I can always say it was a weak moment when I decided to try The Wayfarer Redemption by Sara Douglass. Touted as a first novel by "Australia's most successful author", the blurb sounded interesting. However, the story itself was a mixed bag.
For over a millennia the Acharites have lived in peace, defended by the famed Axe-Wielders and a vast mountain range providing protection from the evil Lord of the North: Gorgreal. But a prophecy foretells trouble, and Gorgreal launches a surprise attack with an army of ice-demons, devastating the Acharite forces and throwing the land into chaos.
The Seneschal, the chief religious organisation of Achar, wields immense spiritual and political power, teaching obedience to Arto the Ploughman, the one god. They believe the forest is bad, harbouring demons and dark evil things who plot to overthrow mankind. For centuries the Seneschal has engineered the near total destruction of these forests - at the hands of the Axe-Wielders. Meanwhile, the Ice-Lord advances at the head of his ice-demons.
Enter Faraday, a woman who loves the noble Axis of the Axe, but is betrothed to the spiteful Duke Borneheld of Ichtar - his half-brother - and the most powerful noble in Achar. The Duke hates Axis with a passion. As the dust jacket puts it, 'this grand and heroic story tells the tale of one woman's plight to learn the truth of her people and change their hearts and their minds forever. She fights against oppressive forces to share this reality and will not desist until everyone knows… the truth of the Star Gate.' Just to be clear, the Star Gate has nothing to do with O'Neill, Carter, Teal'c or Jackson.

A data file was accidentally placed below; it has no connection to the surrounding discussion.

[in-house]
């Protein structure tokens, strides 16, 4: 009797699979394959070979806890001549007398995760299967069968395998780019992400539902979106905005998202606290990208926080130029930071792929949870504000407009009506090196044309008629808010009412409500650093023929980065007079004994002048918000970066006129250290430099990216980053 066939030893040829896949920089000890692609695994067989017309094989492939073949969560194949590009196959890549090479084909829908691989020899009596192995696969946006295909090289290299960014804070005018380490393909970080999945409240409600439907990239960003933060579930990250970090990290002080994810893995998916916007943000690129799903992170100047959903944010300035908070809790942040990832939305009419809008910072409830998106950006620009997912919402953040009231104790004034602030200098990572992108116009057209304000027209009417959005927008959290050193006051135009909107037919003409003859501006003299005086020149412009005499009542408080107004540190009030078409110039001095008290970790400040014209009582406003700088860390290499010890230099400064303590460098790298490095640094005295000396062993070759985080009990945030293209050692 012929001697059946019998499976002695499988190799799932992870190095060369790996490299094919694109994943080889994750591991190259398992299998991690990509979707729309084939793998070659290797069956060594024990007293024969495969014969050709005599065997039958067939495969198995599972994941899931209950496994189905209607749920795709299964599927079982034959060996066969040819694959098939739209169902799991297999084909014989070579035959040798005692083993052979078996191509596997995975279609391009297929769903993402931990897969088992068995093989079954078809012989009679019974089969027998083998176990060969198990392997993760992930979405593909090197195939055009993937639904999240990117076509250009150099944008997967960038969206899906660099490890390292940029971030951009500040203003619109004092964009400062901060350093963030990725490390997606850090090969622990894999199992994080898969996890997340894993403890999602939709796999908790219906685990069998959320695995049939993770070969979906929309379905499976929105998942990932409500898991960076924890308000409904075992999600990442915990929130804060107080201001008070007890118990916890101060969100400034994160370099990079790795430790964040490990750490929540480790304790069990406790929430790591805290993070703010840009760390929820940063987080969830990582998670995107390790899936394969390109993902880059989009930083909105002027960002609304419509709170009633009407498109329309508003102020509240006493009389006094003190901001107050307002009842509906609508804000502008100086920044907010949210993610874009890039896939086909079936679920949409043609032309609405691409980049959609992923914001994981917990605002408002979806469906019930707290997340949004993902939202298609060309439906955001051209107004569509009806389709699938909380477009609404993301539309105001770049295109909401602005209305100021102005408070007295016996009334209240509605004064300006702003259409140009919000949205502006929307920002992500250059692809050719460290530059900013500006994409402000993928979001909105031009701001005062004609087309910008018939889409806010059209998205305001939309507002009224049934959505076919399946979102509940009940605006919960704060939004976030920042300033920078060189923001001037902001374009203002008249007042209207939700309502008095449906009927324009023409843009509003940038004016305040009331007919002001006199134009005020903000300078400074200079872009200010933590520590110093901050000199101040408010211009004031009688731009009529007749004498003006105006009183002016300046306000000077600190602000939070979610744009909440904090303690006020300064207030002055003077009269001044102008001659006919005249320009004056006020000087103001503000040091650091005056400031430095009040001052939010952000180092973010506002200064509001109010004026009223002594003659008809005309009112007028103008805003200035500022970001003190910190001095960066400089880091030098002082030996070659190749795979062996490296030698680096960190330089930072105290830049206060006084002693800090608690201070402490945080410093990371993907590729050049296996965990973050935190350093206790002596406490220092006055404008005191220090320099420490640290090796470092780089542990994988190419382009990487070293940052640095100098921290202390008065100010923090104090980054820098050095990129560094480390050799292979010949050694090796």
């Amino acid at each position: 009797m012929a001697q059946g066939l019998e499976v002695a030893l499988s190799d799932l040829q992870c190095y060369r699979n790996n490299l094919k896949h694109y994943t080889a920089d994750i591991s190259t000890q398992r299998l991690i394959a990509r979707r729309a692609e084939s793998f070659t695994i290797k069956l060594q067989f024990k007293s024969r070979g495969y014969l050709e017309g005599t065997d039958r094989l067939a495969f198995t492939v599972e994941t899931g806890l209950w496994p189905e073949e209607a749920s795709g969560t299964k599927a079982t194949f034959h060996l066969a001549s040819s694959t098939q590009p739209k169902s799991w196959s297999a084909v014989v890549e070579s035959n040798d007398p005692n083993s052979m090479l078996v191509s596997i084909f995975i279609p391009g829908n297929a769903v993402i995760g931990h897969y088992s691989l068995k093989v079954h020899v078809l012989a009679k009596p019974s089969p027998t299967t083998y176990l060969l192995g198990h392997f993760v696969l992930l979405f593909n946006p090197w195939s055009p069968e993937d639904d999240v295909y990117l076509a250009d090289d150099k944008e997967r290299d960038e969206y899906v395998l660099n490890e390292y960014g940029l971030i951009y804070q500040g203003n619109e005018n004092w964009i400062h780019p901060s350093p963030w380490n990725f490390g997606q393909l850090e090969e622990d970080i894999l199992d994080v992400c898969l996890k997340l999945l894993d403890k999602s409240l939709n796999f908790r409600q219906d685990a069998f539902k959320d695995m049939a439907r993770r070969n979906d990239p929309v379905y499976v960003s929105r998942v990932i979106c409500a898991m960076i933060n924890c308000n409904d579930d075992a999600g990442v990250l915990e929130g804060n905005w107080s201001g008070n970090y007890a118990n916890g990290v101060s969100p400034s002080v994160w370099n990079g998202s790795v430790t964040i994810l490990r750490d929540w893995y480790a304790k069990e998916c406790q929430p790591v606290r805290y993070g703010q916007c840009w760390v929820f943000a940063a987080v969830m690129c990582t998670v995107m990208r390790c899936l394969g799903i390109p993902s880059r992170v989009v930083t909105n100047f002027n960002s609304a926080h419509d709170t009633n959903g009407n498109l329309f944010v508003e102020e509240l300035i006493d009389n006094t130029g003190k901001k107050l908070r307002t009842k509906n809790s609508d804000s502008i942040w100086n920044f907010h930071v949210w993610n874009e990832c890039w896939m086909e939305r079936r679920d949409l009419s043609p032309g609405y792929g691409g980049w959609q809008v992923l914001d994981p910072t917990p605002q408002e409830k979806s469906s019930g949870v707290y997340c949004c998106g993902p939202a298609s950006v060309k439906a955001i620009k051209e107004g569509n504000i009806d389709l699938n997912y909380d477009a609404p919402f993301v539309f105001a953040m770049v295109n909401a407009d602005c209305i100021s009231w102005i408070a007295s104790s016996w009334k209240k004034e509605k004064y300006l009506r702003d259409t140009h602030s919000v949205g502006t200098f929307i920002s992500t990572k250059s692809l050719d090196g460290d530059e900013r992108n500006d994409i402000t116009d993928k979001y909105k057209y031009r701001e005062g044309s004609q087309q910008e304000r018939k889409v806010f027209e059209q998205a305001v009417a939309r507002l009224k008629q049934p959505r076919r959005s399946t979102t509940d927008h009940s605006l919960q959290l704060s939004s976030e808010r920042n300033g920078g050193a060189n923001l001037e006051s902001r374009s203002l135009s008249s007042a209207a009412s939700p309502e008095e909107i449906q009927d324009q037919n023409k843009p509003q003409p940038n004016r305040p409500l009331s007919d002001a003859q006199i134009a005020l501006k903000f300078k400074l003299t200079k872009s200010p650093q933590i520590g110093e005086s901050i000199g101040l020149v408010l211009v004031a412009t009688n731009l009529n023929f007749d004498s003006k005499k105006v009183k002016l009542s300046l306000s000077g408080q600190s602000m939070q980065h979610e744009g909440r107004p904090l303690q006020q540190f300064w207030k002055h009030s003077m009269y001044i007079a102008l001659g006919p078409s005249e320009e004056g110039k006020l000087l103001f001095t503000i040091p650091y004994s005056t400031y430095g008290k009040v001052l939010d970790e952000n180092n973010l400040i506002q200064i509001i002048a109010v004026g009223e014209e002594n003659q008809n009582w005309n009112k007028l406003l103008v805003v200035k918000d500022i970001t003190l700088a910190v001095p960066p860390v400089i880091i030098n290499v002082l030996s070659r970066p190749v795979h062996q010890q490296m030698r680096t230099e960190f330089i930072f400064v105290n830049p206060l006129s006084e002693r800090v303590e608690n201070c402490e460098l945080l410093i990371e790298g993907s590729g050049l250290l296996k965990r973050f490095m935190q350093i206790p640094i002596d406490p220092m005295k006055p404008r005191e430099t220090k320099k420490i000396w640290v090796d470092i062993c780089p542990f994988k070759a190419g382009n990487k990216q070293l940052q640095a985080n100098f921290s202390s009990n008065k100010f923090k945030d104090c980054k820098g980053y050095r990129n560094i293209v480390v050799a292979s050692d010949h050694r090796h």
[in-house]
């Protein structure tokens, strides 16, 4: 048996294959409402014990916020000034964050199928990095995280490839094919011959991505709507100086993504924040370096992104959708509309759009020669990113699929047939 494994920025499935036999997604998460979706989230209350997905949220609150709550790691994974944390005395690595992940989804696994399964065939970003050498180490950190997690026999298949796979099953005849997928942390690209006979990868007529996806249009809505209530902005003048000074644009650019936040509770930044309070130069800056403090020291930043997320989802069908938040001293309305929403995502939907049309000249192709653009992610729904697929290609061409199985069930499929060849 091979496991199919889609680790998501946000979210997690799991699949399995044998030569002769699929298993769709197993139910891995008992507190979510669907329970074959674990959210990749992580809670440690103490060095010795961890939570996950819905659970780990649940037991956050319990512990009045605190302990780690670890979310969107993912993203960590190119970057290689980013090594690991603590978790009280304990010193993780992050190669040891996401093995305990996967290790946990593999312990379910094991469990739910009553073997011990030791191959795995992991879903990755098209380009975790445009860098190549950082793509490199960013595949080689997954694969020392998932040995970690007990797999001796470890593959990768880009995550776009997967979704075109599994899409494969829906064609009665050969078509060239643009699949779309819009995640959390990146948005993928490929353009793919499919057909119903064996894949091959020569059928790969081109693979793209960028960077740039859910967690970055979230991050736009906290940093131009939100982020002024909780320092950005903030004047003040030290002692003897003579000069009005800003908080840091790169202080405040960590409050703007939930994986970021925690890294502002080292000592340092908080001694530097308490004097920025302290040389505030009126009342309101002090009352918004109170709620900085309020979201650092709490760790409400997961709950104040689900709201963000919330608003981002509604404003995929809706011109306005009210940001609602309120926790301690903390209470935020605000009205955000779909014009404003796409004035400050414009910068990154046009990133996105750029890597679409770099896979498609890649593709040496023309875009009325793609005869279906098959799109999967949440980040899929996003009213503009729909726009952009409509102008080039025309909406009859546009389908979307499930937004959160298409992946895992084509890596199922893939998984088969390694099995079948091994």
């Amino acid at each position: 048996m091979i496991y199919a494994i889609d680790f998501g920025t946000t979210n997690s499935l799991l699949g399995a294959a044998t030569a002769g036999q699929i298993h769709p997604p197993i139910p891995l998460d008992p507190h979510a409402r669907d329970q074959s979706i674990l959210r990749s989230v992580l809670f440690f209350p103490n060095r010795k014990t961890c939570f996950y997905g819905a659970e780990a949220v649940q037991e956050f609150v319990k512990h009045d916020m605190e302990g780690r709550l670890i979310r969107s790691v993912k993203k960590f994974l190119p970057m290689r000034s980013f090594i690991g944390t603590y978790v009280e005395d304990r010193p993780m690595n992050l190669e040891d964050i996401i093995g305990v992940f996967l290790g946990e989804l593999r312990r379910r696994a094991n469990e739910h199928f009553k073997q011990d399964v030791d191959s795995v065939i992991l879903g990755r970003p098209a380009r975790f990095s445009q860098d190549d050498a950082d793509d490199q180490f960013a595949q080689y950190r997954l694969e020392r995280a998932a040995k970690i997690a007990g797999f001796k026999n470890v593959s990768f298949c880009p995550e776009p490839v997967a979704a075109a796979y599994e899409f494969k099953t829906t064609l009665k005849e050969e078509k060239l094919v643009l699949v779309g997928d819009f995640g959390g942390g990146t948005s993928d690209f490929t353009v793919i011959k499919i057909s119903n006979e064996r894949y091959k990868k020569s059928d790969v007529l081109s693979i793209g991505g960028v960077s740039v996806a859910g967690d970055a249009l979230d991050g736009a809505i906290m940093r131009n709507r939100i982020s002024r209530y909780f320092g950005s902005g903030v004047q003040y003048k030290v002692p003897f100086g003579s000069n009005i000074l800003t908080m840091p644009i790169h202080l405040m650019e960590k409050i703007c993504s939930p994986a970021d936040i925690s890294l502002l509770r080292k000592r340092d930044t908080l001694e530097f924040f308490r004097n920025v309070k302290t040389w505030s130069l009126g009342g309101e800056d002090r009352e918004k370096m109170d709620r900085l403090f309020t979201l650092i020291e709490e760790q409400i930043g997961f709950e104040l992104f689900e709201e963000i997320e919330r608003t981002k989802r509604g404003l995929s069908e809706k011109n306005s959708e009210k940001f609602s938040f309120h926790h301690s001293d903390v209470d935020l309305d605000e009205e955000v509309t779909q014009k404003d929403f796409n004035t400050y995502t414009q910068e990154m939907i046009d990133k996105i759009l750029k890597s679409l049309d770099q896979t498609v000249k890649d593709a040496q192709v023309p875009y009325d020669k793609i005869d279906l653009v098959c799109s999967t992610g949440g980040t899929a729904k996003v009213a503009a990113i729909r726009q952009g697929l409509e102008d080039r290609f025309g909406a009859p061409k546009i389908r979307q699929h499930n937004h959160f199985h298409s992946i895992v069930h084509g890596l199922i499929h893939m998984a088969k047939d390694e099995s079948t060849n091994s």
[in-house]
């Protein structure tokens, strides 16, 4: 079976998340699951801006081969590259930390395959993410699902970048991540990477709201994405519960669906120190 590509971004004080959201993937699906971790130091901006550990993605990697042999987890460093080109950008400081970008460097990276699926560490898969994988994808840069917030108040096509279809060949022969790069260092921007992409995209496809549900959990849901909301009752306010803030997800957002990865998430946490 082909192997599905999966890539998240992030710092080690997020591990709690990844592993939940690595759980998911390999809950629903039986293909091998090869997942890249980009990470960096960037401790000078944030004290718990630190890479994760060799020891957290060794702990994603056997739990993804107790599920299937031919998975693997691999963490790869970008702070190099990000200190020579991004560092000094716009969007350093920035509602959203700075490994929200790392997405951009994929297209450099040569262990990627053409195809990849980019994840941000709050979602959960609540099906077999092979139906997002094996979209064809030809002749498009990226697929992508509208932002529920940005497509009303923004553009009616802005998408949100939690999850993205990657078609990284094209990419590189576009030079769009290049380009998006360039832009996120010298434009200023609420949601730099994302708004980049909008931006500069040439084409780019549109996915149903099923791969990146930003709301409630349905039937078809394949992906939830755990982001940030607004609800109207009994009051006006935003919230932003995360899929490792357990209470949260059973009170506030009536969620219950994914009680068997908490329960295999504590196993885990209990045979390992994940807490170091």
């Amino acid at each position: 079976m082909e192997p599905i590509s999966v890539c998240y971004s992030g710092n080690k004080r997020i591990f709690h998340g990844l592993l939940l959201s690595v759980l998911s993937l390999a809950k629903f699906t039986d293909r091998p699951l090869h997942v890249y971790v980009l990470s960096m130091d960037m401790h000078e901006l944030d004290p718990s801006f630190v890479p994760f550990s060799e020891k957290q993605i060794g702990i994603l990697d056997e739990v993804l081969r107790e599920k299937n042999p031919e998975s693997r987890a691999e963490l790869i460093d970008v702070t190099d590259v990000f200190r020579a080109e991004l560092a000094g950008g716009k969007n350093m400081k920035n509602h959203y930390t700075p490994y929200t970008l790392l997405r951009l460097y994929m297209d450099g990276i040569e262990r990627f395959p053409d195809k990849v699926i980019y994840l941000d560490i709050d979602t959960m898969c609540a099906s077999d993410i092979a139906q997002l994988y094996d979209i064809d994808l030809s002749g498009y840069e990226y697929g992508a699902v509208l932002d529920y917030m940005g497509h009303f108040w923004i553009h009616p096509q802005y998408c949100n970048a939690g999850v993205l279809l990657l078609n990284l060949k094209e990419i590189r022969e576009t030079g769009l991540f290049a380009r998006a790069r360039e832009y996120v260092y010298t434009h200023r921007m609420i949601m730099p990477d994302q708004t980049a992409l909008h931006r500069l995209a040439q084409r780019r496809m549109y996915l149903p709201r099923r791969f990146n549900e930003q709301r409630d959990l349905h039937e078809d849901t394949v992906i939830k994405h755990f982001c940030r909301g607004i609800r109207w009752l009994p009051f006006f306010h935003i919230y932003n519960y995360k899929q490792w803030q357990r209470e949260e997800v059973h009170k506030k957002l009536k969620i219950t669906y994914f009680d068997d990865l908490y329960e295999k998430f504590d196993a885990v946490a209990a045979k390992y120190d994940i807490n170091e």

Parts of the novel work well. The world itself is detailed and engaging, if somewhat clichéd. For example, two of the exotic peoples encountered are The Icarii, a race of avian-like humans, and the Charonites. The Charonites live under the surface and get around by navigating boats through underwater passageways. Of course the names provide no clues.
The story has all the elements of romantic fantasy, a common theme prevalent with the genre these days. To keep the slow-paced plot moving, action bits are tossed at the reader to keep him/her mildly encouraged. The characters, though detailed, ultimately irritate and fail to compel. There wasn't one individual I wanted to invest any time with; thereby keeping my emotional involvement to arm's length.
And finally, I have to make a quick comment on the writing. The Wayfarer Redemption was one of those rare books where I actually edited mentally as I read. I'm not sure where to lay blame, but I felt there were entire passages that could have benefited from one more edit.
The Wayfarer Redemption is the first of a trilogy (aren't all fantasy books these days?), but I can't in all honesty recommend it. I may read the sequel, Enchanter, to give it another chance and look for improvement, but it won't be any time soon.